020 7650 1200

'Bedroom Tax' legal battle to go to Supreme Court in March 2016

Lawyers announce date for Supreme Court hearing in 'Bedroom Tax' legal case

Posted on 15 April 2015

Lawyers representing people with disabilities in the landmark legal battle against the Coalition Government’s controversial ‘Bedroom Tax’ have announced that having received permission in December to take their fight to the Supreme Court, a date for the two day hearing in the UK's highest court has now been set for March 2016.

The Supreme Court judges will hear lawyers, representing people with disabilities, challenge last year’s Court of Appeal decision which had upheld a High Court judgment that the new housing benefit regulations were lawful.

Since 1 April 2013, people in the social rented sector deemed to have 1 spare bedroom have had their housing benefit reduced by 14% and people deemed to have 2, or more, spare bedrooms have had their housing benefit reduced by 25% even when their disability means they cannot move to smaller accommodation or because of their disability they need to stay in their present accommodation.

In July 2013 the High Court accepted that the new rules introduced around the Bedroom Tax discriminated against disabled adults and children, however they decided that for disabled adults the discrimination was justified and therefore lawful.

Following the High Court’s ruling the Government introduced new regulations exempting households from the housing benefit reduction where children are unable to share a room because of their disability, however no amendment was made in respect of disabled adults in an analogous situation.

The High Court held that discrimination against adults with disabilities, even those in the equivalent situation to children with disabilities who could not share a room, was justified.

In February 2014 adults with disabilities took their case to the Court of Appeal arguing that they should be entitled to full Housing Benefit for the accommodation they actually need as a result of their disabilities and that the discriminatory impact of the measure on people with disabilities cannot be justified and is unlawful.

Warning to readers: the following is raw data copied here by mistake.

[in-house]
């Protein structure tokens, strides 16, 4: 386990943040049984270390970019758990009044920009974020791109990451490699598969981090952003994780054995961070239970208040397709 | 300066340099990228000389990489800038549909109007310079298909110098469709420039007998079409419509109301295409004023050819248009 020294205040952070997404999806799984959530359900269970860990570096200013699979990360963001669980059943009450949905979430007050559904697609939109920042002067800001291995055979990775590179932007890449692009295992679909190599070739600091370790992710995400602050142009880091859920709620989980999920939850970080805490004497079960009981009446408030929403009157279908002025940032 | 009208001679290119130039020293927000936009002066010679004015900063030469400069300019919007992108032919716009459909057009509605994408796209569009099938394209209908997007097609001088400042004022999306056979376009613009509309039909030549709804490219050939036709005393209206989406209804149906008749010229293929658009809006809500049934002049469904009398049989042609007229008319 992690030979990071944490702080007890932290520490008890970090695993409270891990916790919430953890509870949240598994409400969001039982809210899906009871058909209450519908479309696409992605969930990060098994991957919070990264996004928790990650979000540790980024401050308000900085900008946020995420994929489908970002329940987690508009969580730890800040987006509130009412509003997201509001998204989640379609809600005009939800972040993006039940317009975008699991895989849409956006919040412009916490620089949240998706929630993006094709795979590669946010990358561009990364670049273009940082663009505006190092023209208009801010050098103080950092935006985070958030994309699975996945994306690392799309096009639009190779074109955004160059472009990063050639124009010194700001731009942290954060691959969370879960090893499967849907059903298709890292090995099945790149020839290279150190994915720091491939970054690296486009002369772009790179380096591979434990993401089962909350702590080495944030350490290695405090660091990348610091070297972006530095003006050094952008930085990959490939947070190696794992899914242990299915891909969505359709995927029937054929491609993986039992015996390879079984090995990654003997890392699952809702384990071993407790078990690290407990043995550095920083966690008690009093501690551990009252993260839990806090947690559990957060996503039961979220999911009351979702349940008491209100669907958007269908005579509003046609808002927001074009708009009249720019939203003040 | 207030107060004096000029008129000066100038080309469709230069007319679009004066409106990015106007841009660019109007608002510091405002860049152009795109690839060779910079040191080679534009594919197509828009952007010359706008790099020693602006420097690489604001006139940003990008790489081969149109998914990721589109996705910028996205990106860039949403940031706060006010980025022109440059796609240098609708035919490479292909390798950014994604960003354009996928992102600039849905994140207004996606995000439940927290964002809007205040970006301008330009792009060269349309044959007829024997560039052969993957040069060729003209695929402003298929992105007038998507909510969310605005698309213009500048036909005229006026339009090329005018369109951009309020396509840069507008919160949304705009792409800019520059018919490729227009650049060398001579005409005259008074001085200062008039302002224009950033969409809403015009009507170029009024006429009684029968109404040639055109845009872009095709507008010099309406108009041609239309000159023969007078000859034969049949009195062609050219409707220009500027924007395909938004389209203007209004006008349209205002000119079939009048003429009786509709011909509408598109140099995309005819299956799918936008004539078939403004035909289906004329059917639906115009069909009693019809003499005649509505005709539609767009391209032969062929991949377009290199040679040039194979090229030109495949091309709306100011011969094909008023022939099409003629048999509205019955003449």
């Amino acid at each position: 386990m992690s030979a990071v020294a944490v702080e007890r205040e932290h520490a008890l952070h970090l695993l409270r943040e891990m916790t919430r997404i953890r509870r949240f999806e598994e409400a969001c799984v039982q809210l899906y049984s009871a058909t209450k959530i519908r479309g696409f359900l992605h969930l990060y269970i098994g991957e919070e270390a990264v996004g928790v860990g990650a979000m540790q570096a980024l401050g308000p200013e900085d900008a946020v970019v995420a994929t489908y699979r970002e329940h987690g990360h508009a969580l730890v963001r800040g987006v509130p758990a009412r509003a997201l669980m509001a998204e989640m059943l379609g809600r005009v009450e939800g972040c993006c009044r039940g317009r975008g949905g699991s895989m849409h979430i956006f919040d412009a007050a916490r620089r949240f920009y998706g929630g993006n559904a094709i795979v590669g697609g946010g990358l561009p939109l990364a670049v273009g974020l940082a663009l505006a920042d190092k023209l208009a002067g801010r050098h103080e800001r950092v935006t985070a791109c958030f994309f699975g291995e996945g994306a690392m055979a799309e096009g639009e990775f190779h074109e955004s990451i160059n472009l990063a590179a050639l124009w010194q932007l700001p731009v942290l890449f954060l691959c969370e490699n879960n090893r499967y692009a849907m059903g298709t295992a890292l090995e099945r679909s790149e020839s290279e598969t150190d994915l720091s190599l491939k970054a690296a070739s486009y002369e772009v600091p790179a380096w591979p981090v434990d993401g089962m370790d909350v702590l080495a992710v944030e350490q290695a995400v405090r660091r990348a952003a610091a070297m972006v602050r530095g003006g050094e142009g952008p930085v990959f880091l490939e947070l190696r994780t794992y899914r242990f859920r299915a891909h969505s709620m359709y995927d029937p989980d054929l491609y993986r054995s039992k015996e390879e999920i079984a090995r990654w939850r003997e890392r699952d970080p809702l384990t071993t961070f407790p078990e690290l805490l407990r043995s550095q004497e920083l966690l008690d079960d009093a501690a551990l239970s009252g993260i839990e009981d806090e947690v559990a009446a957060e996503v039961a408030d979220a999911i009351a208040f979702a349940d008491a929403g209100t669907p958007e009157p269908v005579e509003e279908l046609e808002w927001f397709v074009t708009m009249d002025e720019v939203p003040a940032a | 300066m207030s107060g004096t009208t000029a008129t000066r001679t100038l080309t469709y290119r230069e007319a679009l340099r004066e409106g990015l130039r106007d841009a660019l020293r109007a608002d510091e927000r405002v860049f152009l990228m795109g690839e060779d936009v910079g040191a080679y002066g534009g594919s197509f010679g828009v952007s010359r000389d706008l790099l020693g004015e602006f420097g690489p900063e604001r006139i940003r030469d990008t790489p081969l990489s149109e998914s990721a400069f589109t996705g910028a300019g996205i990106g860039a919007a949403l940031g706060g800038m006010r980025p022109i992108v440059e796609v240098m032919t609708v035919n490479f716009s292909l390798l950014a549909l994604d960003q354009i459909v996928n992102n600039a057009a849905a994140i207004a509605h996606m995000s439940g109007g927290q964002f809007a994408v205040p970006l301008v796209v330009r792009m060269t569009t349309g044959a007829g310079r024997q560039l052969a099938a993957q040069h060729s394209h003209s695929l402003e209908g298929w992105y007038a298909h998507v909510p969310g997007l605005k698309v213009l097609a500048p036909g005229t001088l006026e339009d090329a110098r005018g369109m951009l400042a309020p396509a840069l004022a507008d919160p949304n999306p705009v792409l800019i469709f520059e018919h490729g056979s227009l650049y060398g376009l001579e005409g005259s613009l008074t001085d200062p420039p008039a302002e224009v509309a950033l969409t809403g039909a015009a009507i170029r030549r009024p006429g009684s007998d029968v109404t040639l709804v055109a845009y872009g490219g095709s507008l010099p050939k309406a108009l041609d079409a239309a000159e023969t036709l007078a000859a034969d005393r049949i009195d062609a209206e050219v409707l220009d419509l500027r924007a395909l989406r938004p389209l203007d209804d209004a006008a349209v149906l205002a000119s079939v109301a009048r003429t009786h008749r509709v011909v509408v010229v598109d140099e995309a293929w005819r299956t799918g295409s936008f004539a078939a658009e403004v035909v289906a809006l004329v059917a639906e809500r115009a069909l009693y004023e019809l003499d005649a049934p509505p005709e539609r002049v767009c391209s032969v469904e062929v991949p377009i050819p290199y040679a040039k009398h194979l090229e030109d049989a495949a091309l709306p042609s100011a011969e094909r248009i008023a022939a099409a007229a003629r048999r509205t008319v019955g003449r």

Jayson and Jacqueline Carmichael from Southport, who were part of the legal action and represented by Leigh Day, sought an appeal on the grounds that their position was indistinguishable from that of the disabled children who were now exempted.

However, the Court of Appeal refused this argument on the basis that the differential treatment of adults and children was reasonable and justified.

Charities, Social Landlords, Local Authorities and Advice Agencies as well as the United Nations Special Rapporteur have spoken out about the plight of people with disabilities who have been affected by the measure.

Two law firms, Leigh Day and Public Law Solicitors, representing those five adults with disabilities, will now take the legal challenge to the Supreme Court. Ugo Hayter from the law firm Leigh Day who is representing Mr and Mrs Carmichael, said:

“We are pleased that a hearing date has now been set.”

“The Court of Appeal last year recognised that our clients and thousands of disabled people across the UK had a need for accommodation not provided for by the new housing benefit rules, however the Court decided that disabled tenants should not have their housing needs met on an equivalent basis to their able bodied counterparts, just because they are disabled.

“Instead disabled tenants continue to be forced to rely on short term and discretionary payments.

“Our thoughts are with the many disabled persons around the country hit by the bedroom tax, who will be left to struggle financially for a further year.” The two day hearing will start on March 1st next year.